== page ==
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​Worst decisions, do they haunt us or help us?

by HPR Contributor | .(JavaScript must be enabled to view this email address) | Live and Learn | June 20th, 2018

By Melissa Martin
melissamartincounselor@live.com

Think back to one of your worst small decisions. Then answer the following questions:

How did you make the decision?

What happened after the decision?

When did you know it was the worst decision?

What did you learn from making the wrong decision?

One of my worst decisions was purchasing a water heater without reading Consumer Reports. After myriad cold showers and money poured down the drain to have it fixed, I retired it to the great recycling center in the sky. The warranty covered parts, but not labor, and labor costs far more than parts. Valuable lessons were learned during the problem-solving process. How do you learn from your mistakes?

Lack of hot water formed feelings of frustration. I made the decision out of necessity, but too quickly. I learned a lot about dishonest or incompetent repairmen and those that overcharge for service calls. My expectation to find a worker that would show up on time, do a good job, and charge a fair price, went by the wayside.

Making a decision has two parts: the emotional part and the logical part, and we need to utilize both parts.

My emotional part says, “Take a chill pill and calm down before a decision is made.”

My logical part says, “Do your research. Ask questions and seek advice before you buy. And use word-of-mouth recommendations from several sources before hiring a repairman.”

Decisions about romantic relationships are far more sticky and tricky—so don’t be too quickie or you’ll end up feeling icky.

Think back to one of your worst big decisions about dating, marriage, or divorce. Then answer the following questions:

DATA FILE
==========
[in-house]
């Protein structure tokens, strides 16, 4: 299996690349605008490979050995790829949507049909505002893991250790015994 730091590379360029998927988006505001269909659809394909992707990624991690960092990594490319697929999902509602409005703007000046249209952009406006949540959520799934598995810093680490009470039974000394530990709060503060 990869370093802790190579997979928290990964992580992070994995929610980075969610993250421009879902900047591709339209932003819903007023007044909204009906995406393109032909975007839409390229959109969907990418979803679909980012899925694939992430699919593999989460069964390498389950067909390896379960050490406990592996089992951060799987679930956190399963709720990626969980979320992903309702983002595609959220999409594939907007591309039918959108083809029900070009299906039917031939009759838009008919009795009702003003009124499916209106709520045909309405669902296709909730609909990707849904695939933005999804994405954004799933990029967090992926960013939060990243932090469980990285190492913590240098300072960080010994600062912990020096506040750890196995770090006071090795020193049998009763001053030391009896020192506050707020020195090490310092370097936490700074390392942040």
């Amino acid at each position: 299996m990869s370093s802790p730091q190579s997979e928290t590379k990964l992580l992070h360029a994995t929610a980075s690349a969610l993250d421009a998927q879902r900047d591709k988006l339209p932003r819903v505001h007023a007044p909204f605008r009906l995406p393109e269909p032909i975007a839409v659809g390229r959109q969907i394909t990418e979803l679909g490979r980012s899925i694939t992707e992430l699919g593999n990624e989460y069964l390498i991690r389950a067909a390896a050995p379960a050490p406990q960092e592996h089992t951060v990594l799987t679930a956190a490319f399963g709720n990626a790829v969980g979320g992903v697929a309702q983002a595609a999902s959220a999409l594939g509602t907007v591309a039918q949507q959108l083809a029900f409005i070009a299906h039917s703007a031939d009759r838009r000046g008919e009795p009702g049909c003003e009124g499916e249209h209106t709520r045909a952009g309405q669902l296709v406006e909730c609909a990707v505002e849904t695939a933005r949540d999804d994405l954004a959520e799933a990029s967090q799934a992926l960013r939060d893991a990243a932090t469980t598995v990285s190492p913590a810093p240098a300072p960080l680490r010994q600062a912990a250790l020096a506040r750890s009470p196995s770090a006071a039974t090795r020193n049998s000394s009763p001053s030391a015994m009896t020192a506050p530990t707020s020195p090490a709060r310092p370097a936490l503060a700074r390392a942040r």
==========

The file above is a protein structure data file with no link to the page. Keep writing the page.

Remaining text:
How did you make the decision?

What happened after the decision?

When did you know it was the worst decision?

What did you learn from making the wrong decision?

Researchers at Emory University studied 3,000 married couples in the U.S. to determine the factors that predicted divorce. The findings: waiting three or more years decreases the likelihood of divorce by 50 percent. “But there's no one-size-fits-all amount of time — couples who waited until they knew each other ‘very well’ had the same outcome.”

Answer the following questions. How long should couples date before taking the big plunge into holy matrimony? And have you watched the Bridezilla reality TV show?

About 40 to 50 percent of married couples in the United States divorce, according to an article by the American Psychological Association.

From 2006 to 2010, 40 percent of women who lived together with a partner transitioned to marriage after three years; 32 percent stayed with the partner without marriage; and 27 percent ended the relationship. www.cdc.gov/nchs/fastats/marriage-divorce.htm.

In a 2014 Huffington Post article, psychologist Lisabeth Saunders listed 9 ways we learn from our mistakes:

1. Mistakes teach us to clarify what we really want and how we want to live.

2. Mistakes teach us to accept ourselves and that we can be flawed and be loved.

3. Mistakes teach us to accept our fallibility and face our fear.

4. Mistakes teach us about ourselves and how to tell our truth.

5. Mistakes teach us, through analysis and feedback, about what works, and what doesn’t.

6. Mistakes teach us to take responsibility.

7. Mistakes teach us about integrity.

8. Mistakes teach us to engage in our lives — to live fully.

9. Mistakes allow us to inspire others. www.huffingtonpost.com/.

While reflecting on and learning from past decisions can be beneficial, dwelling on and ruminating on past mistakes is unhealthy.

"The years teach much which the days never know." That’s what Ralph Waldo Emerson surmised.

[Editor’s note: Melissa Martin, Ph.D, is an author, columnist, educator, and therapist.]

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